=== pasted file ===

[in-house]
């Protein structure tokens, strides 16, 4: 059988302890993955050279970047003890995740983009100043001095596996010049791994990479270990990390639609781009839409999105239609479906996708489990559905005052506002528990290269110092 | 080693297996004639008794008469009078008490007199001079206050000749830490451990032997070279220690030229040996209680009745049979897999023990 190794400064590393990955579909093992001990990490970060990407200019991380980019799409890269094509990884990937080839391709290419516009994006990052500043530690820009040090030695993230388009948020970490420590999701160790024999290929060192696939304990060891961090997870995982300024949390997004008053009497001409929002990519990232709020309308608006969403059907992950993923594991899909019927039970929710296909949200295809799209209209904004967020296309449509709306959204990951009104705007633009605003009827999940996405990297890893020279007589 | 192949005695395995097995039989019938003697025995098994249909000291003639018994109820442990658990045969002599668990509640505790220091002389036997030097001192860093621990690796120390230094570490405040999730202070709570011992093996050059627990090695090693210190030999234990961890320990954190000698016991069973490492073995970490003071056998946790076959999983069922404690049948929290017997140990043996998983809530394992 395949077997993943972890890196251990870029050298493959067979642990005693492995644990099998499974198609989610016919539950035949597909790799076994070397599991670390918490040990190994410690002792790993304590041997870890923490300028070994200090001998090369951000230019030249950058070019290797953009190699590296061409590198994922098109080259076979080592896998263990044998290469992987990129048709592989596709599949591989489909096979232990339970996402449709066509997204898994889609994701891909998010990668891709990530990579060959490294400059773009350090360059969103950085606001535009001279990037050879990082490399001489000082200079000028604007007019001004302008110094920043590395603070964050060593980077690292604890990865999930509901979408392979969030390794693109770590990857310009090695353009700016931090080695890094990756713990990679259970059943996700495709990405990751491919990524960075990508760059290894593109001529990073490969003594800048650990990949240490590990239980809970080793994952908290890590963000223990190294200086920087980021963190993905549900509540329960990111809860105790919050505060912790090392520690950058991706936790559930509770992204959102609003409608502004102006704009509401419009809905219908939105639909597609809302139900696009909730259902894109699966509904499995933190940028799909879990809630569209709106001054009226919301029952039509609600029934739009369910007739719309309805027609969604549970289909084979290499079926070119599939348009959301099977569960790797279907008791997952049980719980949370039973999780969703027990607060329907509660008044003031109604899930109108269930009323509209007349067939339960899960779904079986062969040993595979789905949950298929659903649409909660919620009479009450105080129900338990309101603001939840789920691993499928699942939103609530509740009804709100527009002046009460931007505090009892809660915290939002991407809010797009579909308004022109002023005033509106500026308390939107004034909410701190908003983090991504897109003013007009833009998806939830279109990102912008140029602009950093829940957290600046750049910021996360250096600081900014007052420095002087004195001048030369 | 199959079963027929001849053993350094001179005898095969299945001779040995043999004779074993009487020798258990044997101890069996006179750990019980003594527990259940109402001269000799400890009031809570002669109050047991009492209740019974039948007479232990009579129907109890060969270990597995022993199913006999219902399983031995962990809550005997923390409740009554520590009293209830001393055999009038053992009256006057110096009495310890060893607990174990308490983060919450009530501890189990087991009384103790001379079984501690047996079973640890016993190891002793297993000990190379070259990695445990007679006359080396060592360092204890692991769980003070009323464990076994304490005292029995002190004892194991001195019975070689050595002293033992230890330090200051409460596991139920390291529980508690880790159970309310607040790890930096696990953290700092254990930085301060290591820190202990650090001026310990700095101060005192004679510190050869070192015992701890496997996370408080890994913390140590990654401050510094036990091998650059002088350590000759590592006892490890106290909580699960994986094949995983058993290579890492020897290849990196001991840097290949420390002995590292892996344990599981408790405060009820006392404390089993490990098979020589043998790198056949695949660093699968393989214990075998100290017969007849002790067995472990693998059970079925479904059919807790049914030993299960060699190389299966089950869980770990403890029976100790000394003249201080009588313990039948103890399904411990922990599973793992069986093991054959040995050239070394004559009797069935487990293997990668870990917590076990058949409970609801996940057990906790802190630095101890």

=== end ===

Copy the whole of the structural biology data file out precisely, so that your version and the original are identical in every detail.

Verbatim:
[in-house]
């Protein structure tokens, strides 16, 4: 059988302890993955050279970047003890995740983009100043001095596996010049791994990479270990990390639609781009839409999105239609479906996708489990559905005052506002528990290269110092 | 080693297996004639008794008469009078008490007199001079206050000749830490451990032997070279220690030229040996209680009745049979897999023990 190794400064590393990955579909093992001990990490970060990407200019991380980019799409890269094509990884990937080839391709290419516009994006990052500043530690820009040090030695993230388009948020970490420590999701160790024999290929060192696939304990060891961090997870995982300024949390997004008053009497001409929002990519990232709020309308608006969403059907992950993923594991899909019927039970929710296909949200295809799209209209904004967020296309449509709306959204990951009104705007633009605003009827999940996405990297890893020279007589 | 192949005695395995097995039989019938003697025995098994249909000291003639018994109820442990658990045969002599668990509640505790220091002389036997030097001192860093621990690796120390230094570490405040999730202070709570011992093996050059627990090695090693210190030999234990961890320990954190000698016991069973490492073995970490003071056998946790076959999983069922404690049948929290017997140990043996998983809530394992 395949077997993943972890890196251990870029050298493959067979642990005693492995644990099998499974198609989610016919539950035949597909790799076994070397599991670390918490040990190994410690002792790993304590041997870890923490300028070994200090001998090369951000230019030249950058070019290797953009190699590296061409590198994922098109080259076979080592896998263990044998290469992987990129048709592989596709599949591989489909096979232990339970996402449709066509997204898994889609994701891909998010990668891709990530990579060959490294400059773009350090360059969103950085606001535009001279990037050879990082490399001489000082200079000028604007007019001004302008110094920043590395603070964050060593980077690292604890990865999930509901979408392979969030390794693109770590990857310009090695353009700016931090080695890094990756713990990679259970059943996700495709990405990751491919990524960075990508760059290894593109001529990073490969003594800048650990990949240490590990239980809970080793994952908290890590963000223990190294200086920087980021963190993905549900509540329960990111809860105790919050505060912790090392520690950058991706936790559930509770992204959102609003409608502004102006704009509401419009809905219908939105639909597609809302139900696009909730259902894109699966509904499995933190940028799909879990809630569209709106001054009226919301029952039509609600029934739009369910007739719309309805027609969604549970289909084979290499079926070119599939348009959301099977569960790797279907008791997952049980719980949370039973999780969703027990607060329907509660008044003031109604899930109108269930009323509209007349067939339960899960779904079986062969040993595979789905949950298929659903649409909660919620009479009450105080129900338990309101603001939840789920691993499928699942939103609530509740009804709100527009002046009460931007505090009892809660915290939002991407809010797009579909308004022109002023005033509106500026308390939107004034909410701190908003983090991504897109003013007009833009998806939830279109990102912008140029602009950093829940957290600046750049910021996360250096600081900014007052420095002087004195001048030369 | 199959079963027929001849053993350094001179005898095969299945001779040995043999004779074993009487020798258990044997101890069996006179750990019980003594527990259940109402001269000799400890009031809570002669109050047991009492209740019974039948007479232990009579129907109890060969270990597995022993199913006999219902399983031995962990809550005997923390409740009554520590009293209830001393055999009038053992009256006057110096009495310890060893607990174990308490983060919450009530501890189990087991009384103790001379079984501690047996079973640890016993190891002793297993000990190379070259990695445990007679006359080396060592360092204890692991769980003070009323464990076994304490005292029995002190004892194991001195019975070689050595002293033992230890330090200051409460596991139920390291529980508690880790159970309310607040790890930096696990953290700092254990930085301060290591820190202990650090001026310990700095101060005192004679510190050869070192015992701890496997996370408080890994913390140590990654401050510094036990091998650059002088350590000759590592006892490890106290909580699960994986094949995983058993290579890492020897290849990196001991840097290949420390002995590292892996344990599981408790405060009820006392404390089993490990098979020589043998790198056949695949660093699968393989214990075998100290017969007849002790067995472990693998059970079925479904059919807790049914030993299960060699190389299966089950869980770990403890029976100790000394003249201080009588313990039948103890399904411990922990599973793992069986093991054959040995050239070394004559009797069935487990293997990668870990917590076990058949409970609801996940057990906790802190630095101890």